Bullards Norwich Dry Gin has been on my radar since I discovered they use the Tonka bean. So, when The Gin Kin needed a volunteer, I jumped at the chance to try this award-winning dry gin.
Bullards is a name synonymous with Norwich’s brewing history – which all began at the Anchor brewery in 1837 – but it’s been 150 years since gin was distilled by Bullards. Their Norwich Dry Gin has resurrected the history and taken the gin world by storm – it was recently named ‘Best London Dry Gin in the World’ at the World Gin Awards.
The bottle is pretty basic with clear glass, a white label, and mostly black text. Its sister gin, the Strawberry and Black Pepper, looks slightly prettier, but mostly thanks to its pink hue – sadly, the red label cheapens it. The hand-written batch number is a nice touch, but when I asked a friend what they thought, they said: “It looks unfinished, like a prototype.”
Bullards Norwich Gin proudly states itself as the only gin in the UK to use the Tonka bean, and smugly declares its other nine botanicals a secret. However, we’ve done some digging and (aside from the Tonka), some botanicals include juniper, lemon, and coriander.
Nose: When you lean into the open bottle and breathe in, there’s a distinct citrus scent (most definitely lemon) which sits alongside something much more interesting; the duller, thicker flavour of spice.
It reminds me of my uncle’s kitchen (he’s Sri Lankan and has a spice rack to rival the best curry houses). The aromatic Tonka bean – a wrinkly, long, black seed from a giant tree located in the depths of the Amazonian forest – most certainly takes precedence with regard to flavour.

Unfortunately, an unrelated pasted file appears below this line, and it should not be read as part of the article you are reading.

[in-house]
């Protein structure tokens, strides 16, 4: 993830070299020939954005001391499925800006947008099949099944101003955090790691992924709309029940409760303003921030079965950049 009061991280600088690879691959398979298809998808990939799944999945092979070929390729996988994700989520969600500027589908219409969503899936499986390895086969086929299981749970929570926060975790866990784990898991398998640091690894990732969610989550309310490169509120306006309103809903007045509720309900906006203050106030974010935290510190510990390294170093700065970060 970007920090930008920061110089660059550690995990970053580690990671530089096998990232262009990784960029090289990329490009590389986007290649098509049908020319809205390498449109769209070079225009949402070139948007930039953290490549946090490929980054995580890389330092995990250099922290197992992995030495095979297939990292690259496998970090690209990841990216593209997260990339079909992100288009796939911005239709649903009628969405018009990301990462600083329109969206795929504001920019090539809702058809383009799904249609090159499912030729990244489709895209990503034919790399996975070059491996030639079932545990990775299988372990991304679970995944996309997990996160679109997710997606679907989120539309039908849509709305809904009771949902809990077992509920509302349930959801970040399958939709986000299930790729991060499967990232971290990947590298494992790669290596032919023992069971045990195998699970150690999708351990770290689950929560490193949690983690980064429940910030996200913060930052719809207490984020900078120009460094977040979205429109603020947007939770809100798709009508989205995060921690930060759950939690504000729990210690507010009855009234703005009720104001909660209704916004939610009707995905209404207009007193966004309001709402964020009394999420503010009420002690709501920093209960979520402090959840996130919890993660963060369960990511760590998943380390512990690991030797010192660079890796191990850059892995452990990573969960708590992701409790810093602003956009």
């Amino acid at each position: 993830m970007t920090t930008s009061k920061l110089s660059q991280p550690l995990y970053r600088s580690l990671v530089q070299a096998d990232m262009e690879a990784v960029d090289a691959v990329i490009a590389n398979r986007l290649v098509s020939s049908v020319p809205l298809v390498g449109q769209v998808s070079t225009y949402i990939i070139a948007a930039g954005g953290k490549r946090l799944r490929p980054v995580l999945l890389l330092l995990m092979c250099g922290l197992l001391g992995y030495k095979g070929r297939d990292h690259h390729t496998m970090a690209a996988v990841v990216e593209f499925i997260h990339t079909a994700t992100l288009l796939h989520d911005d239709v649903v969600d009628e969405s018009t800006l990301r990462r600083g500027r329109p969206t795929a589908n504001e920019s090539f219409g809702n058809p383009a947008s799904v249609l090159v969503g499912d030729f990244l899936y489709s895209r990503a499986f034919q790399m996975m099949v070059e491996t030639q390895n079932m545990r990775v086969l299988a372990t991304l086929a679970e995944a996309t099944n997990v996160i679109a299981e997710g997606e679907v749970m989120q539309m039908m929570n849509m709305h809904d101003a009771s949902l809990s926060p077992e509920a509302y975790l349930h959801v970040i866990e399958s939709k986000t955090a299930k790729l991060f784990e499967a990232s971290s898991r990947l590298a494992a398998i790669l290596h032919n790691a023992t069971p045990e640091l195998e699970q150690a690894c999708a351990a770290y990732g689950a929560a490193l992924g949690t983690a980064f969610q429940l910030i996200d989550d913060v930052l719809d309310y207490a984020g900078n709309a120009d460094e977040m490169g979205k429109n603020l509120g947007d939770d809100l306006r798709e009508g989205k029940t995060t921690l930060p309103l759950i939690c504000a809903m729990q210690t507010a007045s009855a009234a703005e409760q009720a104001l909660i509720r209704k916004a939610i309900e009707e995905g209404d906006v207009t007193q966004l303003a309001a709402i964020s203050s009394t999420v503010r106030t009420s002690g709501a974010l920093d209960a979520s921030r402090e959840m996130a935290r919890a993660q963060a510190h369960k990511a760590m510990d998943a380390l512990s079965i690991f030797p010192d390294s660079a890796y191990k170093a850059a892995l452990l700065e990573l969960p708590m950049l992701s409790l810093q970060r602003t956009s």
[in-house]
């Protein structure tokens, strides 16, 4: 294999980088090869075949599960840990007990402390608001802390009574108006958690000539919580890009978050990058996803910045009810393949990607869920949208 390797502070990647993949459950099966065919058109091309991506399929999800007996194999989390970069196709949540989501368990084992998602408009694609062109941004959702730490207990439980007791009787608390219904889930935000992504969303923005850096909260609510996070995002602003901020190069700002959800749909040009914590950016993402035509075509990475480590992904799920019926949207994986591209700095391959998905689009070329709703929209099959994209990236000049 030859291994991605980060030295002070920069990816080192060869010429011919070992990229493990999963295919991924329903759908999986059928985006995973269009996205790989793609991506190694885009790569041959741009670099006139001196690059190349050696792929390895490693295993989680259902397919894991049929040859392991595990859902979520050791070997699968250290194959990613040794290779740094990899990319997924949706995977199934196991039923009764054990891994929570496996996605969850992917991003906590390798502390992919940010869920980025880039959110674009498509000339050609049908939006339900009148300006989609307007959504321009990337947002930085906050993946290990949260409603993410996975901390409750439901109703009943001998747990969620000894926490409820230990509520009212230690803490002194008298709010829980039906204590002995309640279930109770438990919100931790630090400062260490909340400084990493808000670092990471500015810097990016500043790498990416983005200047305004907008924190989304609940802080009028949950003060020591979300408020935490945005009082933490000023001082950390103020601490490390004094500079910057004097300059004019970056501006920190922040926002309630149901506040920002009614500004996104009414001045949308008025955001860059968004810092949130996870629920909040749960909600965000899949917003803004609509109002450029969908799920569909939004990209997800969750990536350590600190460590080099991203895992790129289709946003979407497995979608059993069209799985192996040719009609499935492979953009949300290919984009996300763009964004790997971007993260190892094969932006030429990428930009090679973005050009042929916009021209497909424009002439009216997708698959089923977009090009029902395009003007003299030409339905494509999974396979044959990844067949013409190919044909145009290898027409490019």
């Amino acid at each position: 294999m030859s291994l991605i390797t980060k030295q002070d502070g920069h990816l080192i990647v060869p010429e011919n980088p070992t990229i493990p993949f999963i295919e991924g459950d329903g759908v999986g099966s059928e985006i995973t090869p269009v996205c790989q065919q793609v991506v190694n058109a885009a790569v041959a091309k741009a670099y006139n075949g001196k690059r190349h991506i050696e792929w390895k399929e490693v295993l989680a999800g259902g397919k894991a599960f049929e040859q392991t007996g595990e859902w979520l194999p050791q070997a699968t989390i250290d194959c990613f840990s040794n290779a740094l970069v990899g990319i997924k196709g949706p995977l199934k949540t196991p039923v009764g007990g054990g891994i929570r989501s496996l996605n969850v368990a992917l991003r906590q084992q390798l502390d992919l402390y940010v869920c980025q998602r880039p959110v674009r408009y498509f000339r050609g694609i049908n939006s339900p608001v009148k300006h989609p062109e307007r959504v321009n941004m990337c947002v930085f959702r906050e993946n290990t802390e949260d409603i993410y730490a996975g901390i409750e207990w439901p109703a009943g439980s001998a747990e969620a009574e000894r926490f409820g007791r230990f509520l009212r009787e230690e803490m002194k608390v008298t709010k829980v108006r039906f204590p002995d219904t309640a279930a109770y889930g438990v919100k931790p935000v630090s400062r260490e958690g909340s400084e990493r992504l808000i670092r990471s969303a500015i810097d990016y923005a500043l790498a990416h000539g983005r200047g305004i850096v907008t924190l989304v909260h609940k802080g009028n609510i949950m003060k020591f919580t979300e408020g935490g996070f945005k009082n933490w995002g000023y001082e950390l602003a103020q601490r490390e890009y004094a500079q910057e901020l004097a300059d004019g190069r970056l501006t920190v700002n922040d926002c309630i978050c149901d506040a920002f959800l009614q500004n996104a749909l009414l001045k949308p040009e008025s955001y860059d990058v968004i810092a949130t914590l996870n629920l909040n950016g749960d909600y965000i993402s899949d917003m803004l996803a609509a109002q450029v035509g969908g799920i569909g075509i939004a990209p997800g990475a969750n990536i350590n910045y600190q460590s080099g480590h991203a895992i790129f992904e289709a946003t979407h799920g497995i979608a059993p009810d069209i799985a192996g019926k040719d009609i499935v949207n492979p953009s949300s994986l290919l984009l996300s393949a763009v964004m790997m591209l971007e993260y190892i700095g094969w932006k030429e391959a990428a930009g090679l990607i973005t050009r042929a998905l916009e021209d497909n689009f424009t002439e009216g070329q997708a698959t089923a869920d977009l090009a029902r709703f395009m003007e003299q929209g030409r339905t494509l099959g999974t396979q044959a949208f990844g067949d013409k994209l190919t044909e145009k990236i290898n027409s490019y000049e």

Straight: It’s smooth, and there’s certainly nothing harsh about it. Over ice, it’s perfectly pleasant. However, there’s a distinctly bitter after taste, probably thanks to the very ingredient that makes Bullards Norwich Gin so unique, the Tonka bean.
Tonic: I tried it with Fever Tree tonic, and immediately got hints of marzipan, cherry and something altogether more floral. It was refreshing and interesting, and with a classic wedge of lime went down a treat on a Thursday afternoon. The after taste was muted by the addition of the tonic, and I do wonder if a peel of orange or lemon might be a better suited garnish.
Serve: Carefully. In copious amounts, the Tonka bean contains a chemical – coumarin – that, in large doses, can kill*.
*The Tonka bean hasn’t actually killed a human being, but has been known to kill small animals when digested in large volumes by – somewhat ironically – attacking the liver.
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